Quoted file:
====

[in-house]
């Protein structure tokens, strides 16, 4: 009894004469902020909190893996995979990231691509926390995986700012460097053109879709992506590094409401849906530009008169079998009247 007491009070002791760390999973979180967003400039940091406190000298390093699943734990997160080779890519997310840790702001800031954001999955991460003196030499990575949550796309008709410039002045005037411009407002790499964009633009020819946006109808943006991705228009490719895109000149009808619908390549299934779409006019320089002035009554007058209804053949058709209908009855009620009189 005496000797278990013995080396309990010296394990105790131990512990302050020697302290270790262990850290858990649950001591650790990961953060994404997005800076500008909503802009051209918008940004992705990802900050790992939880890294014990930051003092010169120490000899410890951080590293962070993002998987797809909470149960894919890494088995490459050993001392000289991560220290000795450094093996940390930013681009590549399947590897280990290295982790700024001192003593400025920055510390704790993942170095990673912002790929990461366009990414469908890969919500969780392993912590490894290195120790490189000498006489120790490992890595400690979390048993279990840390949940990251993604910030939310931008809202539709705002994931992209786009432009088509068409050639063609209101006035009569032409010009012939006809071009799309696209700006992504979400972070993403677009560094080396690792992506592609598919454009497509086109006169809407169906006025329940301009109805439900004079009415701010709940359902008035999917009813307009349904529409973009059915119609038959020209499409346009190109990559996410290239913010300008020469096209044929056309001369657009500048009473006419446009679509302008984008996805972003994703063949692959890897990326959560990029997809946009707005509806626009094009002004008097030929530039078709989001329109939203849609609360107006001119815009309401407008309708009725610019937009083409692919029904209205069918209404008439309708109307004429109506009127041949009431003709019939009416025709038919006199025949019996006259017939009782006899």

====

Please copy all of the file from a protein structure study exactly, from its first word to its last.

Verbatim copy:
[in-house]
């Protein structure tokens, strides 16, 4: 009894004469902020909190893996995979990231691509926390995986700012460097053109879709992506590094409401849906530009008169079998009247 007491009070002791760390999973979180967003400039940091406190000298390093699943734990997160080779890519997310840790702001800031954001999955991460003196030499990575949550796309008709410039002045005037411009407002790499964009633009020819946006109808943006991705228009490719895109000149009808619908390549299934779409006019320089002035009554007058209804053949058709209908009855009620009189 005496000797278990013995080396309990010296394990105790131990512990302050020697302290270790262990850290858990649950001591650790990961953060994404997005800076500008909503802009051209918008940004992705990802900050790992939880890294014990930051003092010169120490000899410890951080590293962070993002998987797809909470149960894919890494088995490459050993001392000289991560220290000795450094093996940390930013681009590549399947590897280990290295982790700024001192003593400025920055510390704790993942170095990673912002790929990461366009990414469908890969919500969780392993912590490894290195120790490189000498006489120790490992890595400690979390048993279990840390949940990251993604910030939310931008809202539709705002994931992209786009432009088509068409050639063609209101006035009569032409010009012939006809071009799309696209700006992504979400972070993403677009560094080396690792992506592609598919454009497509086109006169809407169906006025329940301009109805439900004079009415701010709940359902008035999917009813307009349904529409973009059915119609038959020209499409346009190109990559996410290239913010300008020469096209044929056309001369657009500048009473006419446009679509302008984008996805972003994703063949692959890897990326959560990029997809946009707005509806626009094009002004008097030929530039078709989001329109939203849609609360107006001119815009309401407008309708009725610019937009083409692919029904209205069918209404008439309708109307004429109506009127041949009431003709019939009416025709038919006199025949019996006259017939009782006899």